The forces of evil are always ready to ensnare man, but they have their limitations. They do not, indeed cannot, force man into evil; they can merely tempt man to choose to follow evil ways. Experiencing temptation is not sinful, but deliberately choosing to give in to temptation is an evil. [“Have I not reason, beldams as you are,
Saucy and over-bold? How did you dare
To trade and traffic with Macbeth
In riddles and affairs of death?”] (HECATE SCENE, Act 3, SCENE 5)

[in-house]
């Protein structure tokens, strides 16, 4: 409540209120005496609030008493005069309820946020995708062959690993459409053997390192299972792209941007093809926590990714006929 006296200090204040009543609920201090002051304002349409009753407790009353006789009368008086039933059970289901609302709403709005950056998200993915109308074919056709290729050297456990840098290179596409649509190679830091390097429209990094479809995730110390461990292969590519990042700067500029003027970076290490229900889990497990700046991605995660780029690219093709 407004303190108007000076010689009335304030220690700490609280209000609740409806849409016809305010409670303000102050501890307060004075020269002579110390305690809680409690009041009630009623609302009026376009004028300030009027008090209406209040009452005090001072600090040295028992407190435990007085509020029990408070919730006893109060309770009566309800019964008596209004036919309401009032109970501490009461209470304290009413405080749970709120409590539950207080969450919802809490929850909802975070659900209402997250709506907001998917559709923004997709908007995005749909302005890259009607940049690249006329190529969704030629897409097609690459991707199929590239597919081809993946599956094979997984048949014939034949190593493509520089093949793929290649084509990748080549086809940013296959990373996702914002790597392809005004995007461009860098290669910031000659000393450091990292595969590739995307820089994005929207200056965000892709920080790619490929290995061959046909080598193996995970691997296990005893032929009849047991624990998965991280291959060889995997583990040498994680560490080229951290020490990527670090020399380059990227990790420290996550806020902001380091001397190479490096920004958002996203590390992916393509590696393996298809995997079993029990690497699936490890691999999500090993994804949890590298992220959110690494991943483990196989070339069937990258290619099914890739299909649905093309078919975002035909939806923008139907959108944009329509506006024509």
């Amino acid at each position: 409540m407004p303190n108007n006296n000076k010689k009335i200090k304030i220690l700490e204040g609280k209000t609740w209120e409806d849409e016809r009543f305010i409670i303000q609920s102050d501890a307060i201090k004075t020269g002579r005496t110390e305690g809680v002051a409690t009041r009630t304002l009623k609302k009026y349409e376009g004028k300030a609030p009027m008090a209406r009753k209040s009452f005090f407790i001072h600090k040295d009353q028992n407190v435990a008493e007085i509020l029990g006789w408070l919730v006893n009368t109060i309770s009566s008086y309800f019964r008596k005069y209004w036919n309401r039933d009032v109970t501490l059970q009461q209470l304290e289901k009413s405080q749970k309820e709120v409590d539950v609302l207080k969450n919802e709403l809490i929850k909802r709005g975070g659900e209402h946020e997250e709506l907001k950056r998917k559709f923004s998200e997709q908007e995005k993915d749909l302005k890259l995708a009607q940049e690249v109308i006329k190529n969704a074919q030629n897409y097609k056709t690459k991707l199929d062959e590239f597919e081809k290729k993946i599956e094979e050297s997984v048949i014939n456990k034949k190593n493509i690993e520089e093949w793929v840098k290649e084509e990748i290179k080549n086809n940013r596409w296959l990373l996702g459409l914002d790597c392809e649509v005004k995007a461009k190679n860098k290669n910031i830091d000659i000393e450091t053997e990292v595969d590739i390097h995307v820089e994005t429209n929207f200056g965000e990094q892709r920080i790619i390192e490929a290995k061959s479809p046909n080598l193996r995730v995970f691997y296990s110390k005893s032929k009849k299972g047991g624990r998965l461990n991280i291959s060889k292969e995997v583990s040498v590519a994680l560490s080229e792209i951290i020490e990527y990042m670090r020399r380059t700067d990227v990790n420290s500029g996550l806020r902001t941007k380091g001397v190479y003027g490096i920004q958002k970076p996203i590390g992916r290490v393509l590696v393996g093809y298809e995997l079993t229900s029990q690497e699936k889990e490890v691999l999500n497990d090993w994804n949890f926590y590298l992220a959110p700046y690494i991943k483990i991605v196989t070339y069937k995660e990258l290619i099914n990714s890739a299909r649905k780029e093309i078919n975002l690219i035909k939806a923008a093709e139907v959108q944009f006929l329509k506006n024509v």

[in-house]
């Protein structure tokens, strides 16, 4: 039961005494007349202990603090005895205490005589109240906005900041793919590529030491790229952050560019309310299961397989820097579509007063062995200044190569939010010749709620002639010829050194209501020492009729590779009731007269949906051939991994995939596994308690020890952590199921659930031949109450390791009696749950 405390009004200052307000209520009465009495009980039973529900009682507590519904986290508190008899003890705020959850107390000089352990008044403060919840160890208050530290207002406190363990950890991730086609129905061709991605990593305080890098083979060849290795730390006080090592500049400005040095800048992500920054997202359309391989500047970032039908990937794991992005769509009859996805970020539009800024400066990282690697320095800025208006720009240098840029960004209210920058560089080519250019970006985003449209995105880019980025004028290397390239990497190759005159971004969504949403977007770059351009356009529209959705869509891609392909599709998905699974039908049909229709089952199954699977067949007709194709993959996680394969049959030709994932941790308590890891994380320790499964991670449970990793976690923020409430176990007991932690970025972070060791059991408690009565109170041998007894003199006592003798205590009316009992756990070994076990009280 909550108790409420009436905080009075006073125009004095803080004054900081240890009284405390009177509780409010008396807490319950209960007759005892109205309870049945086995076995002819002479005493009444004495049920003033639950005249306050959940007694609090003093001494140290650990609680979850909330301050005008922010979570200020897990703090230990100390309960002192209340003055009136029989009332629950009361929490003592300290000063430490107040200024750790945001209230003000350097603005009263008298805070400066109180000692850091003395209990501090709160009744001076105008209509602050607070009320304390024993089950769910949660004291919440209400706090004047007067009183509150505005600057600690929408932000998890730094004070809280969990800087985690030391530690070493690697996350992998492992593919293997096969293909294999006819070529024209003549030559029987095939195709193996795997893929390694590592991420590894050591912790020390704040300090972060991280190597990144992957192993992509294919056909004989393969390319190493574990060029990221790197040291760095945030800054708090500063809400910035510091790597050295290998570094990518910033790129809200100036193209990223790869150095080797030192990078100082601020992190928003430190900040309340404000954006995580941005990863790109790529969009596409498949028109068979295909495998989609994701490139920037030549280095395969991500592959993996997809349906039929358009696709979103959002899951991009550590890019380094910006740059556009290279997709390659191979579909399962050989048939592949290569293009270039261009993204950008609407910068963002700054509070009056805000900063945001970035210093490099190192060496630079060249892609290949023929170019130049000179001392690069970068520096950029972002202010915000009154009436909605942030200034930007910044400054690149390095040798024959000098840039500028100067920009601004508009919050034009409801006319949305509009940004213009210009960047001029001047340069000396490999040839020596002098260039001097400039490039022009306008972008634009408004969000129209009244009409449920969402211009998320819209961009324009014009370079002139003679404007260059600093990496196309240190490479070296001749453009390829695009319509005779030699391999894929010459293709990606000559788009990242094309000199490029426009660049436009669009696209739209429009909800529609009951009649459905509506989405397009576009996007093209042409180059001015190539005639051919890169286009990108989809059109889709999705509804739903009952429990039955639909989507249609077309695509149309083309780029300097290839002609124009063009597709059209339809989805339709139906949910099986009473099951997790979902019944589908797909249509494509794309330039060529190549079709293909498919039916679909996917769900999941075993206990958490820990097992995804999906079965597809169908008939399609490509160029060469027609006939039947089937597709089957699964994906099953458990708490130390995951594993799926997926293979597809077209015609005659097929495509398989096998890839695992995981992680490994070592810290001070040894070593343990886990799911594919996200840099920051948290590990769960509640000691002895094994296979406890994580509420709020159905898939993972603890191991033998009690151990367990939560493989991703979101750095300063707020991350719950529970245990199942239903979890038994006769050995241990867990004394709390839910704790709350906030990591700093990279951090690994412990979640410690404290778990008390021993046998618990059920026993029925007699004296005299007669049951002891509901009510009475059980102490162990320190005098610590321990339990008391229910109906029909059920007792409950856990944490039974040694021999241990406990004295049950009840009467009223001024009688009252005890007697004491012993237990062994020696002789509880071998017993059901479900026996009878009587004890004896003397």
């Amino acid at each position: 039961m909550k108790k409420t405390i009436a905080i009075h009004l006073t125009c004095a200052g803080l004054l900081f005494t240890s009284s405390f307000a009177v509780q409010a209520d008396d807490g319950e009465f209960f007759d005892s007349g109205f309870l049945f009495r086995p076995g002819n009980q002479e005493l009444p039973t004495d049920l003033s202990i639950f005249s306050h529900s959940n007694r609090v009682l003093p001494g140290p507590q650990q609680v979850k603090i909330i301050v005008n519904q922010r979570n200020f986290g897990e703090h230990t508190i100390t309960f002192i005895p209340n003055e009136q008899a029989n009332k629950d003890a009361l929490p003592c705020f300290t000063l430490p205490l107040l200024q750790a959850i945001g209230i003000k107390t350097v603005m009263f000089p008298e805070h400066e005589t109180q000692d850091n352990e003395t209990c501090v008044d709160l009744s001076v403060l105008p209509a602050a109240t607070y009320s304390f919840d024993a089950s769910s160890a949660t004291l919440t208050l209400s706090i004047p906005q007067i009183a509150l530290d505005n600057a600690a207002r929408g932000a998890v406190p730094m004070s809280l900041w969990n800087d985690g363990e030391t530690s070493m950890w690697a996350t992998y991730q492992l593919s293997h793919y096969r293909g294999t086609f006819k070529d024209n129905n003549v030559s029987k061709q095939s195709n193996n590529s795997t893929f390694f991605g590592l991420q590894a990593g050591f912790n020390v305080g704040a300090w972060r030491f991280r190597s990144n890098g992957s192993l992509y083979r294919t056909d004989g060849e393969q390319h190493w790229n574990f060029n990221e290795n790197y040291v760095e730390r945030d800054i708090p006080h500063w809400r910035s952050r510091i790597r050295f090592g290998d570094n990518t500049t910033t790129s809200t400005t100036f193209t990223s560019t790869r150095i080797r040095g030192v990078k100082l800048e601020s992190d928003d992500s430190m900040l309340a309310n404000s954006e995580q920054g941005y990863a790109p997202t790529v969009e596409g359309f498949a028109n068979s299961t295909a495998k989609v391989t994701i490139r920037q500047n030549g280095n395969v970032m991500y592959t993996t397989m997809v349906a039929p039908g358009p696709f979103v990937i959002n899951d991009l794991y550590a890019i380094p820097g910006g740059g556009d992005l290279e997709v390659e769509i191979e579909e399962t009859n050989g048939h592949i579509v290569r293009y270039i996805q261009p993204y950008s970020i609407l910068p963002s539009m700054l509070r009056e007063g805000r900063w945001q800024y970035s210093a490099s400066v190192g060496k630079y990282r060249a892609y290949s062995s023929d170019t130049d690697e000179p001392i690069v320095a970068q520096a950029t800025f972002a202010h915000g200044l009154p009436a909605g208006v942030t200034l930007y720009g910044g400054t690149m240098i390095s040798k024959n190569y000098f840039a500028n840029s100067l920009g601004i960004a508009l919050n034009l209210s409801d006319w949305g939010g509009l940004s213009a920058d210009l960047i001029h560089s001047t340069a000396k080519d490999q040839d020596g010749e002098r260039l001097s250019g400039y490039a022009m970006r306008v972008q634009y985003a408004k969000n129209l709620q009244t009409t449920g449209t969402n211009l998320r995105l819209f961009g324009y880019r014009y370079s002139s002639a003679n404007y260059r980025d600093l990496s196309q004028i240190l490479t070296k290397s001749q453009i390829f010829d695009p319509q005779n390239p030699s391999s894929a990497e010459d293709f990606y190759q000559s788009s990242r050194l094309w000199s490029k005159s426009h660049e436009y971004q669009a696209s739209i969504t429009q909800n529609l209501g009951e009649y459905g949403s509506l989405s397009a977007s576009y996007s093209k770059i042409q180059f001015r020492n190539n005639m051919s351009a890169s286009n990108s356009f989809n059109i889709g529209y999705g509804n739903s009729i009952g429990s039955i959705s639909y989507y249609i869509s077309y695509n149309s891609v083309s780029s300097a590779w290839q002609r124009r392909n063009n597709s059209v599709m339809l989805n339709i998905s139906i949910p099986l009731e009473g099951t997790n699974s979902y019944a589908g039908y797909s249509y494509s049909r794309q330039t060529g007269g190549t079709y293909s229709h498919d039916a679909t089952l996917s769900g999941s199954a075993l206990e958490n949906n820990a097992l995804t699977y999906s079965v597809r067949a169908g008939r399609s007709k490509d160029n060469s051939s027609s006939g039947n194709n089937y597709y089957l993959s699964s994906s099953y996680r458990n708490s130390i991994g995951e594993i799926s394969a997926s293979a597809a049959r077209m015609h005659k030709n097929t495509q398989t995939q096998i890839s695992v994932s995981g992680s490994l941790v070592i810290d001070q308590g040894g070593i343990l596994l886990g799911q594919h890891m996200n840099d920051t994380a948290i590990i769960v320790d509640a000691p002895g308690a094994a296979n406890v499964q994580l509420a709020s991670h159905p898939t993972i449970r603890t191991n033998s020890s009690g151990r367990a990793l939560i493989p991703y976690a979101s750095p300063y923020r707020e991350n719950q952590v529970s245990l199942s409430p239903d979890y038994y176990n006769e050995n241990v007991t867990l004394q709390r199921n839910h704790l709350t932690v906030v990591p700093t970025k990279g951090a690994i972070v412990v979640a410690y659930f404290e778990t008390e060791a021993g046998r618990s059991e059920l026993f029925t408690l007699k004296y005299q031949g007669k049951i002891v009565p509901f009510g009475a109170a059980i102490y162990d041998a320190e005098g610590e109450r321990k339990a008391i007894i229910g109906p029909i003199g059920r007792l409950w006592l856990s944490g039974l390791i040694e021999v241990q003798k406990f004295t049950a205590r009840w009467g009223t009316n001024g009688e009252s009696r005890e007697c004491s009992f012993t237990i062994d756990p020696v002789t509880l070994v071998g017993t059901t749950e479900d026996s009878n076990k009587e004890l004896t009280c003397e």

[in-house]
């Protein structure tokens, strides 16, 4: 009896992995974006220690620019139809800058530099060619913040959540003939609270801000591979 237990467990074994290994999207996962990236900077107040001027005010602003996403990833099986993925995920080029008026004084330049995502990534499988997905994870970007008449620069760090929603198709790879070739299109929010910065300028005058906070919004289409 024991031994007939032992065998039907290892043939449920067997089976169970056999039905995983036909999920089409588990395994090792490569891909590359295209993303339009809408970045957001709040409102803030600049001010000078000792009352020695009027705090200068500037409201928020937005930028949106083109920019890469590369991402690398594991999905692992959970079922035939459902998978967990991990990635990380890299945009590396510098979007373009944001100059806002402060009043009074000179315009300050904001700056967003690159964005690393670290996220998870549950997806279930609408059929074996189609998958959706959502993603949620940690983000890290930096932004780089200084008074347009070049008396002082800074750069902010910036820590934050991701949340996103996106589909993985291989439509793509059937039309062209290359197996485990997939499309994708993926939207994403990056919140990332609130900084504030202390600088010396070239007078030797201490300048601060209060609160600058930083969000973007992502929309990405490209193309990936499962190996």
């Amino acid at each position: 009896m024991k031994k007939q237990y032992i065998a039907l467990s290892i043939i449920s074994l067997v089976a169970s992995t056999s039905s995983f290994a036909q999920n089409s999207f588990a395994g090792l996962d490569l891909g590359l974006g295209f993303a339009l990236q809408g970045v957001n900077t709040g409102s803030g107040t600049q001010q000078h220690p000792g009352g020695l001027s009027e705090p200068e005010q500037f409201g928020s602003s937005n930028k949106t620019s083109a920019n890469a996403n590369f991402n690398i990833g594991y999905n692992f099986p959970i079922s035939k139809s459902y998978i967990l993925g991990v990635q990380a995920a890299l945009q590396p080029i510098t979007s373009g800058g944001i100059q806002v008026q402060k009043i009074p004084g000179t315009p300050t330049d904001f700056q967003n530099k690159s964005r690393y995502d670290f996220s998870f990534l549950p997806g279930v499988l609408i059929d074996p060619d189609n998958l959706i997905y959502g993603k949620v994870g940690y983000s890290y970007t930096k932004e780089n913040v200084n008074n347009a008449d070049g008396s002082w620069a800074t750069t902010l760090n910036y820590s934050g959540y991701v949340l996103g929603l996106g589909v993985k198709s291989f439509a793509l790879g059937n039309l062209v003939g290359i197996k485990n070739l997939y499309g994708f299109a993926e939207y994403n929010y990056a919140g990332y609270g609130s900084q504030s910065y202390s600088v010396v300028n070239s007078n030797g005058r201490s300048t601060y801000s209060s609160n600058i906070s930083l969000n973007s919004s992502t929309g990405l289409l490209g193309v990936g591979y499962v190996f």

Macbeth deliberately chooses-not once but several times in the play-the evil path. In the portrayal of Macbeth we witness the destructive power of evil in the inner life of a man. It is not a simple, smooth downward progress; but involves turmoil and conflict between conscience and other desires, between good and evil impulses that work within man. At every stage of Macbeth’s degeneration we witness the choice being made deliberately; at the same time there is a sense of inevitability about Macbeth’s choices. The Witches merely prophecy certain things for Macbeth. They do not influence him in any concert manner. It is a fact that his ambition impels him towards “the swelling act of the imperial theme” but his conscience fills him with horror at the idea that has come to him about how to gain the throne. The deterioration of Macbeth’s character illustrates the theme of conscience and its decline. From a brave soldier and noble person, Macbeth reaches a state when he is a soulless man, a beast chained to a stake and finally slaughtered like a beast. A fever in his blood keeps him away from conscience and urges him on to ceaseless action and to desperation. Love of power and the will to live are so powerful in him that he goes to the extent of challenging Fate... TheWitches’predictions and their partial fulfillment at once engross him in the thought of kingship. His ambition makes him unscrupulous and the thought of murdering Duncan occurs instantly in his...
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